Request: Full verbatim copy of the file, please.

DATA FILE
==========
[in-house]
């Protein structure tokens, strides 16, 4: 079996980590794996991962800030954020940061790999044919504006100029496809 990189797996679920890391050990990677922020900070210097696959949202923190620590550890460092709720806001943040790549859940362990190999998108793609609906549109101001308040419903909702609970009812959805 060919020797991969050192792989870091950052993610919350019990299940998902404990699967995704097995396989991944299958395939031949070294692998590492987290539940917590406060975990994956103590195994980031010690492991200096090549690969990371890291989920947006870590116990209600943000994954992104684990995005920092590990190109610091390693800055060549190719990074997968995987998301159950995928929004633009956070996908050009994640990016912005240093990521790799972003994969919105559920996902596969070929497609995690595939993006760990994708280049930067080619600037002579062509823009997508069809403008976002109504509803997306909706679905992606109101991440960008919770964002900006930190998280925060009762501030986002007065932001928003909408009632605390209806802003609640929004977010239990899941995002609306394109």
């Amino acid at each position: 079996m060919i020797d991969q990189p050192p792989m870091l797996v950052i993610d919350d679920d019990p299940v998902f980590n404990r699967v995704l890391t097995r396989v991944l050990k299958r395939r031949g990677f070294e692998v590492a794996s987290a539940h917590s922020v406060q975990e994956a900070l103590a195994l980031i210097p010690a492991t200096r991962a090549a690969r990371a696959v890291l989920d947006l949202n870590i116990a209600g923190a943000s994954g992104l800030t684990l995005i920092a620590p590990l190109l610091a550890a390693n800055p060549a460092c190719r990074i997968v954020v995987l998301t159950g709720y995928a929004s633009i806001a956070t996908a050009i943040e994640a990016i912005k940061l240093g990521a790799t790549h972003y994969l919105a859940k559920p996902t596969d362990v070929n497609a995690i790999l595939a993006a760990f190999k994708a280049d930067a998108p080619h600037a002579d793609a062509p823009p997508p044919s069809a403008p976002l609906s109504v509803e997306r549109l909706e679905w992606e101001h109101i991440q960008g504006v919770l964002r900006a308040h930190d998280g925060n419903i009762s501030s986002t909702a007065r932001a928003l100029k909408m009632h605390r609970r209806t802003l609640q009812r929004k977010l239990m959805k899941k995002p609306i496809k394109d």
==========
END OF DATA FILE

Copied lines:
[in-house]
């Protein structure tokens, strides 16, 4: 079996980590794996991962800030954020940061790999044919504006100029496809 990189797996679920890391050990990677922020900070210097696959949202923190620590550890460092709720806001943040790549859940362990190999998108793609609906549109101001308040419903909702609970009812959805 060919020797991969050192792989870091950052993610919350019990299940998902404990699967995704097995396989991944299958395939031949070294692998590492987290539940917590406060975990994956103590195994980031010690492991200096090549690969990371890291989920947006870590116990209600943000994954992104684990995005920092590990190109610091390693800055060549190719990074997968995987998301159950995928929004633009956070996908050009994640990016912005240093990521790799972003994969919105559920996902596969070929497609995690595939993006760990994708280049930067080619600037002579062509823009997508069809403008976002109504509803997306909706679905992606109101991440960008919770964002900006930190998280925060009762501030986002007065932001928003909408009632605390209806802003609640929004977010239990899941995002609306394109």
């Amino acid at each position: 079996m060919i020797d991969q990189p050192p792989m870091l797996v950052i993610d919350d679920d019990p299940v998902f980590n404990r699967v995704l890391t097995r396989v991944l050990k299958r395939r031949g990677f070294e692998v590492a794996s987290a539940h917590s922020v406060q975990e994956a900070l103590a195994l980031i210097p010690a492991t200096r991962a090549a690969r990371a696959v890291l989920d947006l949202n870590i116990a209600g923190a943000s994954g992104l800030t684990l995005i920092a620590p590990l190109l610091a550890a390693n800055p060549a460092c190719r990074i997968v954020v995987l998301t159950g709720y995928a929004s633009i806001a956070t996908a050009i943040e994640a990016i912005k940061l240093g990521a790799t790549h972003y994969l919105a859940k559920p996902t596969d362990v070929n497609a995690i790999l595939a993006a760990f190999k994708a280049d930067a998108p080619h600037a002579d793609a062509p823009p997508p044919s069809a403008p976002l609906s109504v509803e997306r549109l909706e679905w992606e101001h109101i991440q960008g504006v919770l964002r900006a308040h930190d998280g925060n419903i009762s501030s986002t909702a007065r932001a928003l100029k909408m009632h605390r609970r209806t802003l609640q009812r929004k977010l239990m959805k899941k995002p609306i496809k394109d």